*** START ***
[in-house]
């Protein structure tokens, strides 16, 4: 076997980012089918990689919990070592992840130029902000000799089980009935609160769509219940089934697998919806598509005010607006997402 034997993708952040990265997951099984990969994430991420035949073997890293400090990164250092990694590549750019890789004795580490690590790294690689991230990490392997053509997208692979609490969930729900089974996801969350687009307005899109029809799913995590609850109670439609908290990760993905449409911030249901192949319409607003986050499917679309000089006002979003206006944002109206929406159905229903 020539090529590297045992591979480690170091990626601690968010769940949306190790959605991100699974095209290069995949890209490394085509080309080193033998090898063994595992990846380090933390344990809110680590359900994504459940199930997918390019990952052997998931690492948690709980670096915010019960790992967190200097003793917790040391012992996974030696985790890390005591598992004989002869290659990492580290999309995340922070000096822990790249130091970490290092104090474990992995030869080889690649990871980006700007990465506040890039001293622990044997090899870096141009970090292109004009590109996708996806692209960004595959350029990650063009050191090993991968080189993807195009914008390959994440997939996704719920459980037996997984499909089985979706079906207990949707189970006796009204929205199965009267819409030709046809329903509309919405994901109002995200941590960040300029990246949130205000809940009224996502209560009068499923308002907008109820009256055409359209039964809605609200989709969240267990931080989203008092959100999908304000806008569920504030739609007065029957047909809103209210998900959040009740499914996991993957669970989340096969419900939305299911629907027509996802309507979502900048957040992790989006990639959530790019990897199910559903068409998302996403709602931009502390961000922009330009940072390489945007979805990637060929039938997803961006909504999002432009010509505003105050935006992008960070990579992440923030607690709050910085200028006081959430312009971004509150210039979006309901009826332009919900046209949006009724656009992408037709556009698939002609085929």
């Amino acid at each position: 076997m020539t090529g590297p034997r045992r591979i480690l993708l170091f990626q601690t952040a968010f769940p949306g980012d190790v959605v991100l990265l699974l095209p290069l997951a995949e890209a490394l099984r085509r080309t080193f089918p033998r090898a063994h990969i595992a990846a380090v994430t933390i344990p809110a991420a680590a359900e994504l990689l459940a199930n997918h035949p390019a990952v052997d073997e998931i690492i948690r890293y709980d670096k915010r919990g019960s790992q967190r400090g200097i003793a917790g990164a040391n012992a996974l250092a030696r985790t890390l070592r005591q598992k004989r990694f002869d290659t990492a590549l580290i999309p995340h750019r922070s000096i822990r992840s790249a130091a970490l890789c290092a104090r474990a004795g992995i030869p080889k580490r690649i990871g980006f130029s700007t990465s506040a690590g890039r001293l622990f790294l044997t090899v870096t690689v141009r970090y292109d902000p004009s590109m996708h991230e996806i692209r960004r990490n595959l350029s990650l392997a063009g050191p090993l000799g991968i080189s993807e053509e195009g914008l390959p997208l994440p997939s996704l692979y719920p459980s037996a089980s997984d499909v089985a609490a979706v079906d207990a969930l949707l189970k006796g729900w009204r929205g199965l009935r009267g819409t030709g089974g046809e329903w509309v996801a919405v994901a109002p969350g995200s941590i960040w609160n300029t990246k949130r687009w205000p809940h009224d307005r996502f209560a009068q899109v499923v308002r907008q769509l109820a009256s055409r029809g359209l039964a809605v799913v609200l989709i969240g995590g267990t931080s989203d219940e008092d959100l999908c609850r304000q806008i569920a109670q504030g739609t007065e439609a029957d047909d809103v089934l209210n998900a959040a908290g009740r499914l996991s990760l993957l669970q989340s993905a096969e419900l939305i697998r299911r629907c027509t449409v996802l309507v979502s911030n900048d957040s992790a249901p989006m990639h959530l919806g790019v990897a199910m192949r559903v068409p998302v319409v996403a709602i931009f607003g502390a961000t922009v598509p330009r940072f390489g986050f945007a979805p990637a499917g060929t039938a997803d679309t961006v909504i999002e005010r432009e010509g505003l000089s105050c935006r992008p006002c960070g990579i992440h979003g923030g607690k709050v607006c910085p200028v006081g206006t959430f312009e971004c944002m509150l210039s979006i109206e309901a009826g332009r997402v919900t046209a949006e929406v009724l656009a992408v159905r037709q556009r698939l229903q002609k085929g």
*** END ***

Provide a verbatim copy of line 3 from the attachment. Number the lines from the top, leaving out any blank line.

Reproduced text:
């Amino acid at each position: 076997m020539t090529g590297p034997r045992r591979i480690l993708l170091f990626q601690t952040a968010f769940p949306g980012d190790v959605v991100l990265l699974l095209p290069l997951a995949e890209a490394l099984r085509r080309t080193f089918p033998r090898a063994h990969i595992a990846a380090v994430t933390i344990p809110a991420a680590a359900e994504l990689l459940a199930n997918h035949p390019a990952v052997d073997e998931i690492i948690r890293y709980d670096k915010r919990g019960s790992q967190r400090g200097i003793a917790g990164a040391n012992a996974l250092a030696r985790t890390l070592r005591q598992k004989r990694f002869d290659t990492a590549l580290i999309p995340h750019r922070s000096i822990r992840s790249a130091a970490l890789c290092a104090r474990a004795g992995i030869p080889k580490r690649i990871g980006f130029s700007t990465s506040a690590g890039r001293l622990f790294l044997t090899v870096t690689v141009r970090y292109d902000p004009s590109m996708h991230e996806i692209r960004r990490n595959l350029s990650l392997a063009g050191p090993l000799g991968i080189s993807e053509e195009g914008l390959p997208l994440p997939s996704l692979y719920p459980s037996a089980s997984d499909v089985a609490a979706v079906d207990a969930l949707l189970k006796g729900w009204r929205g199965l009935r009267g819409t030709g089974g046809e329903w509309v996801a919405v994901a109002p969350g995200s941590i960040w609160n300029t990246k949130r687009w205000p809940h009224d307005r996502f209560a009068q899109v499923v308002r907008q769509l109820a009256s055409r029809g359209l039964a809605v799913v609200l989709i969240g995590g267990t931080s989203d219940e008092d959100l999908c609850r304000q806008i569920a109670q504030g739609t007065e439609a029957d047909d809103v089934l209210n998900a959040a908290g009740r499914l996991s990760l993957l669970q989340s993905a096969e419900l939305i697998r299911r629907c027509t449409v996802l309507v979502s911030n900048d957040s992790a249901p989006m990639h959530l919806g790019v990897a199910m192949r559903v068409p998302v319409v996403a709602i931009f607003g502390a961000t922009v598509p330009r940072f390489g986050f945007a979805p990637a499917g060929t039938a997803d679309t961006v909504i999002e005010r432009e010509g505003l000089s105050c935006r992008p006002c960070g990579i992440h979003g923030g607690k709050v607006c910085p200028v006081g206006t959430f312009e971004c944002m509150l210039s979006i109206e309901a009826g332009r997402v919900t046209a949006e929406v009724l656009a992408v159905r037709q556009r698939l229903q002609k085929g």